Tolatol Ghar: Originally constructed by the Ahom king Rudra Singha in 1699, the present palace made of bricks and indigenous type of cement was constructed by King Rajeswar Singha in 1751-69. Known as the seven storied Kareng Ghar of which four were above ground and the remaining three were underground, it was the Capital and the military headquarters of the Ahom kings.
Shiva Dole: The Shiva Dole, Vishnu Dole and Devi Dole were all constructed by the second queen of Shiva Singha known as Ambika in 1734. This is reputed to be the tallest Shiva Temple in North East India. The Shiva Dole is 180 feet in height and 195 feet in diameter, and is capped by a seven feet height golden dome.
Shivasagar Tank (Barpukhuri): Also constructed by Ambika the second queen of Shiva Singha in 1734, it covers an area of 129 acres. The water level of the tank never changes and remains above the level of the town all the time.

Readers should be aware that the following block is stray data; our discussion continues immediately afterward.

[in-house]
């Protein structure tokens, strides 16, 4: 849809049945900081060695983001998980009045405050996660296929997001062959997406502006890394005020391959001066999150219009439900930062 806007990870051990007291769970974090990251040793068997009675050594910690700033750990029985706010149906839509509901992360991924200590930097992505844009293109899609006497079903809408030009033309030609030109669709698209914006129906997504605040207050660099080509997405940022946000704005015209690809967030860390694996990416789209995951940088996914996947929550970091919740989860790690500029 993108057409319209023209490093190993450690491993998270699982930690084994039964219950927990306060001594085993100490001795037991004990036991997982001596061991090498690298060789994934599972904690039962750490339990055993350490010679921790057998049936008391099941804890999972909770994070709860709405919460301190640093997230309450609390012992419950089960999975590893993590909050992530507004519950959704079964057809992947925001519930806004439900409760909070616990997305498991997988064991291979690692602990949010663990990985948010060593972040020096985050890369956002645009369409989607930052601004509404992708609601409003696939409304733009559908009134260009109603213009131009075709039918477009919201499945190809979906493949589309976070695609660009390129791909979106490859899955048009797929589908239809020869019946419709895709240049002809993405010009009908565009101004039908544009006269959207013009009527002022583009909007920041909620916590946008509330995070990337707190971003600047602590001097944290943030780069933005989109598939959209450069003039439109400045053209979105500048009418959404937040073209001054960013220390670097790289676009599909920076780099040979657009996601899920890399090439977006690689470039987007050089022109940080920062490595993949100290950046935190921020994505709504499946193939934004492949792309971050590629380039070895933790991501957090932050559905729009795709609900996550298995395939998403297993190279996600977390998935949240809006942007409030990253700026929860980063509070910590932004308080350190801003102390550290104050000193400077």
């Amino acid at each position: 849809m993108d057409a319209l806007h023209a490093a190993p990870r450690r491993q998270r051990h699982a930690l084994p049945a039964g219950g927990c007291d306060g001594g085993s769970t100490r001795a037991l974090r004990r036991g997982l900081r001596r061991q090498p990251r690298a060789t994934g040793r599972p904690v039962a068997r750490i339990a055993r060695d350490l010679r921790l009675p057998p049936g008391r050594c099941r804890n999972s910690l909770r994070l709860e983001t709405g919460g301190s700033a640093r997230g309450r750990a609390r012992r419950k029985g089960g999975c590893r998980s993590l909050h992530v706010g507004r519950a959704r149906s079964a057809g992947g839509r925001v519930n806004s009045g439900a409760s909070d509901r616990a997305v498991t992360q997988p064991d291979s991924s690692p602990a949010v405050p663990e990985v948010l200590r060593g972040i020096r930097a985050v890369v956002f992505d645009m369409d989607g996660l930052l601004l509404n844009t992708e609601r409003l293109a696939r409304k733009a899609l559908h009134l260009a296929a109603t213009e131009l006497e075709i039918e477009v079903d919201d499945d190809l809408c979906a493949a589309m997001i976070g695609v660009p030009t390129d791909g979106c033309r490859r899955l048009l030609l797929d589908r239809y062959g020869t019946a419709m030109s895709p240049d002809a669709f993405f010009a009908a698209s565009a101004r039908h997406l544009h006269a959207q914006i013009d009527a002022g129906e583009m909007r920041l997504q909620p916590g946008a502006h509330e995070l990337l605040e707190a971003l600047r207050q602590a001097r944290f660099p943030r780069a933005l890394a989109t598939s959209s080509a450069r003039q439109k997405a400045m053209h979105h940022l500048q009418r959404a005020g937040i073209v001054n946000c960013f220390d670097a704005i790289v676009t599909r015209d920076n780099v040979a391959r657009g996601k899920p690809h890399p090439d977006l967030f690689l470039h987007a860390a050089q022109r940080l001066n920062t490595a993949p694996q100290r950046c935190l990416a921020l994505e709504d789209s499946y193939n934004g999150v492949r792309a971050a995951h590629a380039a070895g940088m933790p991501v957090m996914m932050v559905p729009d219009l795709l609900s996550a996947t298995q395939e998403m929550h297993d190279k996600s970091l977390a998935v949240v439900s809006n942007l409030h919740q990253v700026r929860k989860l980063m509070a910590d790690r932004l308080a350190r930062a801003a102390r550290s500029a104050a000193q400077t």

Kareng Ghar (The Gargaon Palace): The original structure had been made of wood and stones. In 1747 King Pramatta Singha constructed the brick wall of about 5 kms..The present surviving brick palace was rebuilt by king Rajeshwar Singha in 1752.
Charaideo Maidam: The tombs of Kings and Queens at Charaideo Hillock are comparable to the pyramids of Egypt. Charaideo was the first Capital of Ahom Kingdom established by King Sui- Ka- Pha. This is also the sacred burial ground of the kings and the queens of the Ahom Kingdom.